Soho drops plan to sell Hongkou property, snared by China’s capital control rules
Soho China is dropping its plan to sell its Hongkou project in Shanghai, the latest to be snared by the country’s capital control rules.
Soho China Ltd, the biggest commercial developer in the Chinese capital, said it’s been forced to abandon its sale of a Shanghai property to a “famous” buyer, becoming the latest company to be snared by the country’s capital control regulations.
Soho had to drop the sale of Soho Hongkou, an office-and-commercial project with 95,000 square metres of usable space in Shanghai, according to the company’s founder and chairman Pan Shiyi.
He was forced to cancel the deal as his plan to use the proceeds to fund an overseas investment became unfeasible under the government’s tough outbound payment controls.
“I wrote a letter to the buyers to apologise, and got their understanding,” Pan said during a Thursday press conference, after announcing the company’s 2016 financial results. “Considering that getting hold of renminbi cash is less valuable than holding the property, we decided to withdraw the deal” from sale, he said, without naming the buyer or disclosing the sales value.
Soho Hongkou was part of an asset disposal plan announced in August last year, which also included Soho’s Lingkong project and Tianshan Plaza.
Last July, Soho sold its Soho Century Plaza in Shanghai to Guo Hua Life Insurance for 3.22 billion yuan (US$467 million), or 76,700 yuan per square metre, a 21 per cent premium to its book value.
Hongkou is the most recent in a series of abandoned acquisitions, takeovers and mergers caught by China’s latest policy, tightened to deter capital flight amid the Chinese currency’s 7 per cent deterioration last year against the US dollar.
Earlier this month, Wanda Group -- the owner of the AMC cinema chain in the US, controlled by property magnate Wang Jianlin -- backed out of his US$1 billion purchase of Dick Clark Productions, a Hollywood studio.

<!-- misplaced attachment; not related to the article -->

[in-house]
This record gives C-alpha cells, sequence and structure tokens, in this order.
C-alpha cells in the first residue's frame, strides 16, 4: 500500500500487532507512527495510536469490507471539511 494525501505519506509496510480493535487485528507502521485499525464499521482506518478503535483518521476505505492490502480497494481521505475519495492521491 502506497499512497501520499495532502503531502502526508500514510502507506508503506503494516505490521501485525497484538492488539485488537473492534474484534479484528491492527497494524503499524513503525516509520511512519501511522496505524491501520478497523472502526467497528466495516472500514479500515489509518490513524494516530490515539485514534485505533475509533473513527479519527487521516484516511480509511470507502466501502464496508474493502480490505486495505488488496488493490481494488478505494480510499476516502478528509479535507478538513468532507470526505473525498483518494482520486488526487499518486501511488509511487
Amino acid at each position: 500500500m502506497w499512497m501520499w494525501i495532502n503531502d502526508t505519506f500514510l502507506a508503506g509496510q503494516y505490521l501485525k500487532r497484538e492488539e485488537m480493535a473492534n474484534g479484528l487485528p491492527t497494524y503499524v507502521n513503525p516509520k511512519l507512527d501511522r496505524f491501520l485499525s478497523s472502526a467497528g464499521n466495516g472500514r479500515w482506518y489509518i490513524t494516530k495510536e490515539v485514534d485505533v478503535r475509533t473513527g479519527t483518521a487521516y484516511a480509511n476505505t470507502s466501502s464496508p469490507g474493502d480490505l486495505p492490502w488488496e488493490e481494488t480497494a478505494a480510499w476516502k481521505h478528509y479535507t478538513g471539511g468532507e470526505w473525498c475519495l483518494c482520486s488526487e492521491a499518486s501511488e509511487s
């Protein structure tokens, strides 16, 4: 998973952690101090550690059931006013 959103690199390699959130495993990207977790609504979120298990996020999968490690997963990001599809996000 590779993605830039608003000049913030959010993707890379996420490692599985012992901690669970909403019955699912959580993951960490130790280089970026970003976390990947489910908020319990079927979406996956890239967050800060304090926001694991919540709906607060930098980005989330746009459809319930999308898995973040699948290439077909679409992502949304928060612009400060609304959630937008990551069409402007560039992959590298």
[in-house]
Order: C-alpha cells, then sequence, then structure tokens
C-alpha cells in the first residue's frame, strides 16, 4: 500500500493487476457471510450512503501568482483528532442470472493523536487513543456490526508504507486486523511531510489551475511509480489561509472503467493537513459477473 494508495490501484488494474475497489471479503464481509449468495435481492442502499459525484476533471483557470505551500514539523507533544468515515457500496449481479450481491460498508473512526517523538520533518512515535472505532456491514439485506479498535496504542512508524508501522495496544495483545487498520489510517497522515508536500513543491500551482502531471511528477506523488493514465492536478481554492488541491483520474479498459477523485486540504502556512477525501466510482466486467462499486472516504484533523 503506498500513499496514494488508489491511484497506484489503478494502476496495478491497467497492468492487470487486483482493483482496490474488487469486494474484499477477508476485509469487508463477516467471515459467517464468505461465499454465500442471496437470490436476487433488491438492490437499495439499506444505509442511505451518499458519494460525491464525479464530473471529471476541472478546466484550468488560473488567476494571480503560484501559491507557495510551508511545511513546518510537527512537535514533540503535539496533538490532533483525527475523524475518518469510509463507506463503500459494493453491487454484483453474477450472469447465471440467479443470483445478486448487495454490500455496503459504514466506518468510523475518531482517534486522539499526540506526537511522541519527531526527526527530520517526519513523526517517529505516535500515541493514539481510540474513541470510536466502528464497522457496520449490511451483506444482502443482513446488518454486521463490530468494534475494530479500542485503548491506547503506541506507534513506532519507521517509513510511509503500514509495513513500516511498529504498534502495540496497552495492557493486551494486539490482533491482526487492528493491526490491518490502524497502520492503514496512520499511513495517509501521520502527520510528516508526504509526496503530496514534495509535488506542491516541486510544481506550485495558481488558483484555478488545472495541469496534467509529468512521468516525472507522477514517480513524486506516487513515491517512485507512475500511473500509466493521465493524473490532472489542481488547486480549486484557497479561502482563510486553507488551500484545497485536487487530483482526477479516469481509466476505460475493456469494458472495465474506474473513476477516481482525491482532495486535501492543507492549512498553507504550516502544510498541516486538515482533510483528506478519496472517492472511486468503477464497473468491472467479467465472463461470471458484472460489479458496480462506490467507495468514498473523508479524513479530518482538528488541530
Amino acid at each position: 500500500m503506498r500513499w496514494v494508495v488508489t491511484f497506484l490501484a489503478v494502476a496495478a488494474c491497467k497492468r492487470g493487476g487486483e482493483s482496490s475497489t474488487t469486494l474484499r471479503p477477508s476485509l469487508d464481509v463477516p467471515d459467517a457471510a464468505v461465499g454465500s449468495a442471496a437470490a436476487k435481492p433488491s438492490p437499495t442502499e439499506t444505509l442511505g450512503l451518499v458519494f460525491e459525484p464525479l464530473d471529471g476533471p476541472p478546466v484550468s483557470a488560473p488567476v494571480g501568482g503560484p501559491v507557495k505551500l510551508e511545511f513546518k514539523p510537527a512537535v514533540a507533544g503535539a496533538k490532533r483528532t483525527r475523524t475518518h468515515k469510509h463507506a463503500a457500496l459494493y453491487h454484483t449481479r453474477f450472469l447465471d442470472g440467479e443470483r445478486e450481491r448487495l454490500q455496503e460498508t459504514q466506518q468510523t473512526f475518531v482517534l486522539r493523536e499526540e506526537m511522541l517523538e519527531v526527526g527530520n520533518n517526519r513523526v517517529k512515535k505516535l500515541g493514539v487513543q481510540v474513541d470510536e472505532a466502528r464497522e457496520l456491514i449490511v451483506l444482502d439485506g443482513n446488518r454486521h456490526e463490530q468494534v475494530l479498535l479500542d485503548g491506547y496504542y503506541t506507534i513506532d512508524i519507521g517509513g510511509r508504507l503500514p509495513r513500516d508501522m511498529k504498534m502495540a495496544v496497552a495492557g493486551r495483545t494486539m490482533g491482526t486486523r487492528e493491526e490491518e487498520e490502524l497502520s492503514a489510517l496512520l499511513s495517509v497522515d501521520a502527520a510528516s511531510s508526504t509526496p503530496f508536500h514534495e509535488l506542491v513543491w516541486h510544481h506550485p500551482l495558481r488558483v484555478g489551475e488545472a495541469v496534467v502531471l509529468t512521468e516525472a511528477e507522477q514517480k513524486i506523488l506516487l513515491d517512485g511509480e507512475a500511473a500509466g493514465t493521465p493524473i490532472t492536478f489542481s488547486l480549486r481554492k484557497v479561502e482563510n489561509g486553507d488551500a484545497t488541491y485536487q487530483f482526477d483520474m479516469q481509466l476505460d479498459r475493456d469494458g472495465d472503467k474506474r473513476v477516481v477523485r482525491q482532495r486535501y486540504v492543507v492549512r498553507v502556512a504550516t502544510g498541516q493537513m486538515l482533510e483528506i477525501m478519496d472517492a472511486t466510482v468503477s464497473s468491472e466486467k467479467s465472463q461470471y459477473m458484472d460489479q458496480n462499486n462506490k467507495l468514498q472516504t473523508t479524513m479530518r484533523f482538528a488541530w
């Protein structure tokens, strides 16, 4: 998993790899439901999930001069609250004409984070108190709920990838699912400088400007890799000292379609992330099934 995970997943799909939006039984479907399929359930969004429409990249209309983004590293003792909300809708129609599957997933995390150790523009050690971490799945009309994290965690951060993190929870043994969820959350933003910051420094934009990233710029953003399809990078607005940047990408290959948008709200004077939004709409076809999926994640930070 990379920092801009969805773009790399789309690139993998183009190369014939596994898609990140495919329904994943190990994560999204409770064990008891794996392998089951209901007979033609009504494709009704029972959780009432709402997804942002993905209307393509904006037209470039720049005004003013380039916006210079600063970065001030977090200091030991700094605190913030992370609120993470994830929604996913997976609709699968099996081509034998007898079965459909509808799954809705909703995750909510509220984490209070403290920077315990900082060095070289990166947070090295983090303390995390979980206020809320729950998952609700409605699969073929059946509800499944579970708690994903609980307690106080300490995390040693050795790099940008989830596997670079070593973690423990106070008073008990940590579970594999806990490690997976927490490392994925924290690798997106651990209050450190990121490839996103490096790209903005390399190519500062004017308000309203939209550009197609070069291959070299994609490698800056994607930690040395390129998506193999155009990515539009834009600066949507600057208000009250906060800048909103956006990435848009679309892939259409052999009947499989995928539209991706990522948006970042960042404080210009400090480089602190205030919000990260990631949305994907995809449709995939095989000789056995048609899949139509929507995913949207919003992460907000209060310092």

Soho China’s 2016 net profit for 2016 beat estimates, soaring 69 per cent to 910 million yuan while sales jumped 58 per cent to 1.58 billion yuan on the back of a 44 per cent increase in rental income.
The company was able to maintain a 96 per cent average occupancy rate in its properties, despite declining office occupancy in Beijing and Shanghai. The board has proposed a year-end dividend payout of 0.346 yuan per share, bringing the annual payout to 0.536 yuan per share.
By the end of 2016, the developer owns 8 commercial properties in Beijing and Shanghai, with two more under development. It has also opened 17 shared working space, namely Soho 3Q centers in Beijing and Shanghai, reaching occupancy rate of 85 per cent.
“Tenants of Soho 3Q come from various thriving industries, including IT, education, finance, consulting, media and culture. In contrast to the weak performance of traditional office leasing market, Soho 3Q inspired us with robust growth momentum,” Pan said in the results statement.
Shares of the company jumped 7.6 per cent Thursday to HK$4.56 in Hong Kong after the results were announced.
Additional reporting by Summer Zhen